Often, when people quit booze it becomes a numbers game as they focus really hard on clocking up days.
Longer term, the physical side of achieving sobriety will look after itself if you keep your focus and accept you shouldn’t drink at all. If you’ve admitted your relationship with alcohol is broken, this isn’t about doing deals; you can’t just have one or water down wine. Stop trying to cheat! You need to surrender and accept you can’t drink. Not any, not ever.
When you’ve accepted that, your physical cravings will eventually subside. You tuck weeks and months under your belt, pass your first year and if you’re like me, you stop counting. Brilliant!
That doesn’t mean you’ve cracked it, unfortunately. Life likes to keep us on our toes and you’ll find another challenge still lingers – achieving emotional sobriety.
How difficult you find giving up drinking and sticking with sobriety can often depend on how messy what lurks underneath is. For many hardened drinkers, alcohol isn’t about fun at all; it’s about trying to control the troubled, turbulent inner world.
Starting to take hold of the reins on this is a process that runs parallel to remaining physically sober.
This is about finding and maintaining emotional equilibrium, regulating moods, maintaining perspective on life’s challenges and living in the present. Essentially, it’s an ability to roll with the punches while remaining Zen-ish.
Sometimes you purely have to tolerate today; it’s unrealistic to think you’re always going to be leaping around marvelling at how fantastic life is. Sometimes life sucks and you’re allowed to dial it down and go quiet.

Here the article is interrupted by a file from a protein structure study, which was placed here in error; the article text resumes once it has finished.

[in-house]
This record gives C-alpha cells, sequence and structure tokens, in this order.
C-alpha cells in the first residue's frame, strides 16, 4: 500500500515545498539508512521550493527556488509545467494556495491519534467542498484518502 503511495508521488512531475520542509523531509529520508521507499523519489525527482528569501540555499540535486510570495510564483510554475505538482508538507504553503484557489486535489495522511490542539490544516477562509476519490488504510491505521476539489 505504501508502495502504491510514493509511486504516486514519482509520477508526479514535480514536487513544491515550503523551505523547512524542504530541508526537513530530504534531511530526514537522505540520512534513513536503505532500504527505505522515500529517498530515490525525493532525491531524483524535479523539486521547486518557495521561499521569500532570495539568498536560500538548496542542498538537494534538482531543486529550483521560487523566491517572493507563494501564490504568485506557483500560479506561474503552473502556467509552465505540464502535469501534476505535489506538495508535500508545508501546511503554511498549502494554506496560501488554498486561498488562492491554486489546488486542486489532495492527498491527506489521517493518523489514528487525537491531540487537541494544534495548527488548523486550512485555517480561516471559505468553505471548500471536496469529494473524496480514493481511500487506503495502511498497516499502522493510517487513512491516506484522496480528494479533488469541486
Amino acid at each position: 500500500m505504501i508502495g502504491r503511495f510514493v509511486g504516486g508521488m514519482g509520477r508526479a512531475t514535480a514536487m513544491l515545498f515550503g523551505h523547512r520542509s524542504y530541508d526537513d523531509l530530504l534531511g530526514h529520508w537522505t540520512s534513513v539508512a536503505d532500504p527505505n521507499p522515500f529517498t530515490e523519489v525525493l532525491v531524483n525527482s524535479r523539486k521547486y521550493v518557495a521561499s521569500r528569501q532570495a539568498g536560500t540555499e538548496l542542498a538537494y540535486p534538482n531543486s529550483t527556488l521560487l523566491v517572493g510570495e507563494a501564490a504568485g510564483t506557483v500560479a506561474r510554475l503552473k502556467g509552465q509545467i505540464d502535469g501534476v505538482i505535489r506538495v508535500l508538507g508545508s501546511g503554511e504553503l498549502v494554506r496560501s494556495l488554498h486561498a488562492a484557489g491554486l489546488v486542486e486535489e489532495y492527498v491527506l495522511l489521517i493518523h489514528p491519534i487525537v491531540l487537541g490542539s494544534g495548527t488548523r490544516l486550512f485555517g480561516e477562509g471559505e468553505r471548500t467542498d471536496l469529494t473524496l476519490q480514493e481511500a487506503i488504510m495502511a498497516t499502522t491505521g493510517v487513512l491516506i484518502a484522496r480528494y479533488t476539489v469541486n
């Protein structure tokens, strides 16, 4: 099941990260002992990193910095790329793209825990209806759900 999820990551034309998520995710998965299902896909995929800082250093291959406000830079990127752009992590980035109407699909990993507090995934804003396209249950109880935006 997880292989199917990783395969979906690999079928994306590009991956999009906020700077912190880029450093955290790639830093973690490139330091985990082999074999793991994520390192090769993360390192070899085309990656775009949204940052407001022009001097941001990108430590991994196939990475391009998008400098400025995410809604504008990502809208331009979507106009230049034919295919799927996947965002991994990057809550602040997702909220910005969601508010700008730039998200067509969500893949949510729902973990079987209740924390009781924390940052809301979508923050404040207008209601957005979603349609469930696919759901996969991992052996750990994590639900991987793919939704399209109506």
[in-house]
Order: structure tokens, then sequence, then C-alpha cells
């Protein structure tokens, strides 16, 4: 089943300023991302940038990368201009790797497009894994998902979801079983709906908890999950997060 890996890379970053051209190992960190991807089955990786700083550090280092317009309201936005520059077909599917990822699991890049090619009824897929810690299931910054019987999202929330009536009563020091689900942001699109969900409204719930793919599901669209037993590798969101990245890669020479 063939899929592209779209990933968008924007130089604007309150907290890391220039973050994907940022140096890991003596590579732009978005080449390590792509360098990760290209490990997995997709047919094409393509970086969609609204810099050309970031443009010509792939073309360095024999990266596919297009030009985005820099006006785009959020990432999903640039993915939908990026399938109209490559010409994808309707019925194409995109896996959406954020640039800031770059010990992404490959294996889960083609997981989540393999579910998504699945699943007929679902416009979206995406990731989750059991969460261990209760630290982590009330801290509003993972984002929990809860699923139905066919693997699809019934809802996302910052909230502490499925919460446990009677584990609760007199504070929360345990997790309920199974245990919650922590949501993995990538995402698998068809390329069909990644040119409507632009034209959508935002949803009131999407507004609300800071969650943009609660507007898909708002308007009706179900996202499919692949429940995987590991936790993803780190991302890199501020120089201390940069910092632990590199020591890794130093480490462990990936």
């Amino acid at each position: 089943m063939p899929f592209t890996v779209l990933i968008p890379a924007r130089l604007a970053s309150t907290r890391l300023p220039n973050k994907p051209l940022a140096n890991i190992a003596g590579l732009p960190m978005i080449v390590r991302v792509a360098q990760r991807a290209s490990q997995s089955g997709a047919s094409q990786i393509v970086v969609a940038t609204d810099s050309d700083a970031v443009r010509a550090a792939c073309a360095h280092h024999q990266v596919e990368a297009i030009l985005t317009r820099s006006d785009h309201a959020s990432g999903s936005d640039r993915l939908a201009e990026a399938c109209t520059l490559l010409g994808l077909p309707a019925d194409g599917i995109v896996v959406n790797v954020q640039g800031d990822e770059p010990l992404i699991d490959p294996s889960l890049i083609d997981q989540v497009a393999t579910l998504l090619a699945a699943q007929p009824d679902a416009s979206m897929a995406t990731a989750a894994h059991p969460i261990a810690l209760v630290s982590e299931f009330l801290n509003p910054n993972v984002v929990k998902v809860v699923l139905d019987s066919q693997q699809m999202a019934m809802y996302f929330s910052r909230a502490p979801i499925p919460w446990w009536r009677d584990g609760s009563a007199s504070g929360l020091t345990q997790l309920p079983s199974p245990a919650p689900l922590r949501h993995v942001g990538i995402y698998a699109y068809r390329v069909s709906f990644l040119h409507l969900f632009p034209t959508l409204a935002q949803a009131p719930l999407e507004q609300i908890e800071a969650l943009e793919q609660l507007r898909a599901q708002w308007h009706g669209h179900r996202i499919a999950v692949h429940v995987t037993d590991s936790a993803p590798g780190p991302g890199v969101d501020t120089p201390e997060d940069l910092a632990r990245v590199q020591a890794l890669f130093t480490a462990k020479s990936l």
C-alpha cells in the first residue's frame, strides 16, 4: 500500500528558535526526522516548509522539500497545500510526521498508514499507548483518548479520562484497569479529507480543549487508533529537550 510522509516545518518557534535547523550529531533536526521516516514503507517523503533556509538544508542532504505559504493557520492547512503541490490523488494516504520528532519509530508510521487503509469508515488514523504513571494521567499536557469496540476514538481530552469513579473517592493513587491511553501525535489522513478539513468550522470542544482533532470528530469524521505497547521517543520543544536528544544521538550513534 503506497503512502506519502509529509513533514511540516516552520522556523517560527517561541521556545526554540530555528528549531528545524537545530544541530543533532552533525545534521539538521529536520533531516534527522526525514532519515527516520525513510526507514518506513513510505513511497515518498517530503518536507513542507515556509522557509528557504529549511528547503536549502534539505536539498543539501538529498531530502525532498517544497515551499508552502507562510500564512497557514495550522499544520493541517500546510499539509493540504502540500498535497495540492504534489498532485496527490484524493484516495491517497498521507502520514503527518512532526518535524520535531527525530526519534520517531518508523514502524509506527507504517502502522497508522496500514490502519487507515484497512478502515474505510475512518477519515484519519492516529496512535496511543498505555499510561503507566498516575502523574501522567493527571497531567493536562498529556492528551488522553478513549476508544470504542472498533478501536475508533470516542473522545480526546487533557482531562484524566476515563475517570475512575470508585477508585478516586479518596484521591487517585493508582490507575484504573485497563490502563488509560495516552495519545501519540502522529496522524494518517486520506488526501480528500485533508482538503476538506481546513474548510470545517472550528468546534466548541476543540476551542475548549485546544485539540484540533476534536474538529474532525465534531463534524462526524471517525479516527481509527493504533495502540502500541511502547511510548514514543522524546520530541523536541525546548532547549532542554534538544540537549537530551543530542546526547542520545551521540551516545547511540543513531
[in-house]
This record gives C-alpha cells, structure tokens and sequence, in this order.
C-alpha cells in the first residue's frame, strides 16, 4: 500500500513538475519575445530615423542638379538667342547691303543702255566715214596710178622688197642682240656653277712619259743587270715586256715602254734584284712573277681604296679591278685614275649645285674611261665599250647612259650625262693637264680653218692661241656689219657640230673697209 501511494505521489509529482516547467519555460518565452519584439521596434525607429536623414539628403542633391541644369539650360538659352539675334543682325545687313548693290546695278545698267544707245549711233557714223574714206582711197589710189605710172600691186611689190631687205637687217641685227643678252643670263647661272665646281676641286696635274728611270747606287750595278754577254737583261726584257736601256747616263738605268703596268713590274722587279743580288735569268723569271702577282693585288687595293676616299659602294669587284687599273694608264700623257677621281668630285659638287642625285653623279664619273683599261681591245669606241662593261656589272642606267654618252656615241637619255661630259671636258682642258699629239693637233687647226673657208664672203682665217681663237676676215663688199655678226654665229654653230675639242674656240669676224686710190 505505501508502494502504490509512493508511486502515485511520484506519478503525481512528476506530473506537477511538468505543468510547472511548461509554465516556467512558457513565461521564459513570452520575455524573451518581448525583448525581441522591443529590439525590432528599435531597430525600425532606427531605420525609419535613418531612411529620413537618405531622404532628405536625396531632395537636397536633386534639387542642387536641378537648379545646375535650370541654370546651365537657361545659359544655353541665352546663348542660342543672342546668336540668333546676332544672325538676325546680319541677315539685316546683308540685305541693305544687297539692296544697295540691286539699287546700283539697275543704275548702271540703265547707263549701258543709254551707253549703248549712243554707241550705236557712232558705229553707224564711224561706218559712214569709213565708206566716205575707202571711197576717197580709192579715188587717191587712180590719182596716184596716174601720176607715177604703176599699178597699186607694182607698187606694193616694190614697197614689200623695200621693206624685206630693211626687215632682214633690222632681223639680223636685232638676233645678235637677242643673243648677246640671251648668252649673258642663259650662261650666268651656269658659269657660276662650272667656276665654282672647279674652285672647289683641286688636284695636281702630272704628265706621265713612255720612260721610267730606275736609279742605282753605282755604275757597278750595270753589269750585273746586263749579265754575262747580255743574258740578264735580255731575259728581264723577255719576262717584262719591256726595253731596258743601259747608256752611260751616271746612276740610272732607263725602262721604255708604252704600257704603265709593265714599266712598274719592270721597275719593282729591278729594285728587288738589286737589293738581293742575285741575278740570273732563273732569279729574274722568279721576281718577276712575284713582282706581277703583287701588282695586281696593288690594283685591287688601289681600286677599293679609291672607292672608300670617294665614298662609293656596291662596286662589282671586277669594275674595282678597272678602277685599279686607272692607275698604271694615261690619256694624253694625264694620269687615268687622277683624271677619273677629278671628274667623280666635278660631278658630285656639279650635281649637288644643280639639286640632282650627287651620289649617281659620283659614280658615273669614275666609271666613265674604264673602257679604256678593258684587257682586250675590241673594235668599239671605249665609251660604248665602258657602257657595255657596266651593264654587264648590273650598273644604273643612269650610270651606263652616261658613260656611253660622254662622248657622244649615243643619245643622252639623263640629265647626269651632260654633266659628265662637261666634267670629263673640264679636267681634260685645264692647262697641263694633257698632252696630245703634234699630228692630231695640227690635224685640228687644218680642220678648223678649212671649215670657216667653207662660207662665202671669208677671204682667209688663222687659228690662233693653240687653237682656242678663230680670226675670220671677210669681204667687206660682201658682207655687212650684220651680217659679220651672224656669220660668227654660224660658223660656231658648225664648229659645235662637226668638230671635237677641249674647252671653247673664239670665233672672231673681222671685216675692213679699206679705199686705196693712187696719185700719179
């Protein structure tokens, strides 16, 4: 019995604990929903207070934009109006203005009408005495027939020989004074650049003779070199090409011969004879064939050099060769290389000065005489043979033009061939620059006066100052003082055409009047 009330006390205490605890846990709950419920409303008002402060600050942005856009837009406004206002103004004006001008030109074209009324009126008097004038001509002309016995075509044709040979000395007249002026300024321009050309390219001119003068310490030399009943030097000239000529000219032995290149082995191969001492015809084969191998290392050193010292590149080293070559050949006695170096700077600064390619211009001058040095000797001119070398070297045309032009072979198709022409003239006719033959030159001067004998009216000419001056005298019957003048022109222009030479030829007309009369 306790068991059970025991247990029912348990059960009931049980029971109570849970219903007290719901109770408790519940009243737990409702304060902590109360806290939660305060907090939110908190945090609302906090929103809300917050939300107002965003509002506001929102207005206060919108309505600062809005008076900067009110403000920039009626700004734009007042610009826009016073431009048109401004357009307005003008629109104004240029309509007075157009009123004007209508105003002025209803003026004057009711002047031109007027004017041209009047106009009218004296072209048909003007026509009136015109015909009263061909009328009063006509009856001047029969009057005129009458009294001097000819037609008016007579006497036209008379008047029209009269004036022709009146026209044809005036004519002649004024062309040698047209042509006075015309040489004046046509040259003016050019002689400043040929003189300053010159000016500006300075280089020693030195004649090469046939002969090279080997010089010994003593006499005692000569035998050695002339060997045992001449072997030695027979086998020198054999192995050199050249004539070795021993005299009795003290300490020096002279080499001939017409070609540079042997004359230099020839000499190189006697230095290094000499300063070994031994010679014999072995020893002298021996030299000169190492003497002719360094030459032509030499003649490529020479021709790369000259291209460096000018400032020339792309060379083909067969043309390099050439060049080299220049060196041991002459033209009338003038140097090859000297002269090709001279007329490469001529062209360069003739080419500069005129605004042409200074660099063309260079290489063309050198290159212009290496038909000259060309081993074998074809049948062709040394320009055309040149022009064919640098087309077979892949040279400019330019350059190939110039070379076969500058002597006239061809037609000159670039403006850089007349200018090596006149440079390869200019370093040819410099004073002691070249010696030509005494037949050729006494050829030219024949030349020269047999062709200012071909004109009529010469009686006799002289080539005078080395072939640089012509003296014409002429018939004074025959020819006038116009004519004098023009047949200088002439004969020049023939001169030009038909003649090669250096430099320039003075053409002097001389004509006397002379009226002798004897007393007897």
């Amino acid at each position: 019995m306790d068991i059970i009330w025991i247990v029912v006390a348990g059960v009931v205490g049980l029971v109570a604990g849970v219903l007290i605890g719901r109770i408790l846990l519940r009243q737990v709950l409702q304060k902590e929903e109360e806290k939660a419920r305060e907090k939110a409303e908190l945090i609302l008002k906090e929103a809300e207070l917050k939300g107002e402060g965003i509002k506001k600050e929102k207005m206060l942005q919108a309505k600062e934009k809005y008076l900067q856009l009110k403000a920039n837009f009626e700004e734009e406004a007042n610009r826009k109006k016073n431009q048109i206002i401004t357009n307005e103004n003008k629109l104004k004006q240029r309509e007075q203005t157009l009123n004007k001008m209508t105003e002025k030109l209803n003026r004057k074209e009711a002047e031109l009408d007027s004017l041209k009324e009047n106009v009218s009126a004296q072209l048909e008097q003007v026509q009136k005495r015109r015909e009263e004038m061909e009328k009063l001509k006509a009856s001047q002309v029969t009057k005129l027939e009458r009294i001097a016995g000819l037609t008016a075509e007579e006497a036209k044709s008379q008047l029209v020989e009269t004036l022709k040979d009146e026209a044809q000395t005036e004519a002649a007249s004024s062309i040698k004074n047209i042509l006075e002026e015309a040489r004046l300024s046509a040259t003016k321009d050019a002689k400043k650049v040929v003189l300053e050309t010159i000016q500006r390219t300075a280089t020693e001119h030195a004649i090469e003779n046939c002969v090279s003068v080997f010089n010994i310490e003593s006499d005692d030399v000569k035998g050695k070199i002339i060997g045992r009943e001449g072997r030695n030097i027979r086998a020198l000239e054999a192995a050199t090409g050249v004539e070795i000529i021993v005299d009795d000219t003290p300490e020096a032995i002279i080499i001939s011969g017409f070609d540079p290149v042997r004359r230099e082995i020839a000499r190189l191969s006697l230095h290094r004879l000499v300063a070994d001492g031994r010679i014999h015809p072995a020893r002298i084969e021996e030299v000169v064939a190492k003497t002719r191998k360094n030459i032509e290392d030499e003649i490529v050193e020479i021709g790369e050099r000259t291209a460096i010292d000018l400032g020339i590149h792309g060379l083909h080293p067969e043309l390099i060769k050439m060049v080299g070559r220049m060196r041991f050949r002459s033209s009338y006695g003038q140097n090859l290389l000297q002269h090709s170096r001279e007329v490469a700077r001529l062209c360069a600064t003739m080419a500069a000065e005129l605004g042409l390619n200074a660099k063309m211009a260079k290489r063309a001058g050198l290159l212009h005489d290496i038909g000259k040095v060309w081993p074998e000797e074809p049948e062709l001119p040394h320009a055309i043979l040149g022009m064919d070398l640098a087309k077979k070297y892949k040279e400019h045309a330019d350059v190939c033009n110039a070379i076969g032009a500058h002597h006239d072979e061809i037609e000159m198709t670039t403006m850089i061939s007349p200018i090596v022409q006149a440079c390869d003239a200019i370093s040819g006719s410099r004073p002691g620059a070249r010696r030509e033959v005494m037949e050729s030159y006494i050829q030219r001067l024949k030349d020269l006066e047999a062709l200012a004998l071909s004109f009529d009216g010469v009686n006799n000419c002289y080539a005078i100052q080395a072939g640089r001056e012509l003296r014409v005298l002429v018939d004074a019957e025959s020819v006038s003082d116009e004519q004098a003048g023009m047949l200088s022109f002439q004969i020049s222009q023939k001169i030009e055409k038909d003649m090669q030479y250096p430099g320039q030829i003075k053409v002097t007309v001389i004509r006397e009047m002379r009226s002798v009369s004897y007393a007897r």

Let’s be honest, the hardest thing about giving up booze long-term is all the crap you’re left with. The tangled knotted emotions, wounds from long ago, and often, an underdeveloped ability to cope with rocky times. Achieving emotional sobriety can be much more complicated than the simple process of physical abstinence. But, it’s crucial for long-term success.
When our skills of self-regulation aren’t well learned, it’s common to reach for outside ‘solutions’ to restore our sense of calm – alcohol, food, gambling, whatever your poison is.
While you’re a work in progress, your emotions are out of control and your thinking can run away with you. The trick is to recognise and accept there’s still work to be done. Don’t punish yourself for not being perfect.
The goal is to endure intense emotions without knee jerking and acting in dysfunctional, compulsive ways.
When you have achieved emotional sobriety you can bring yourself back into balance when you fall out of it. Until that comes naturally, focus on pressing pause, don’t panic, don’t react, sit with your emotions and let the world spin around you. Remember bad days won’t last forever.
Getting emotionally sober comes with practice.
In the meantime, simply not making things any worse is a good start.
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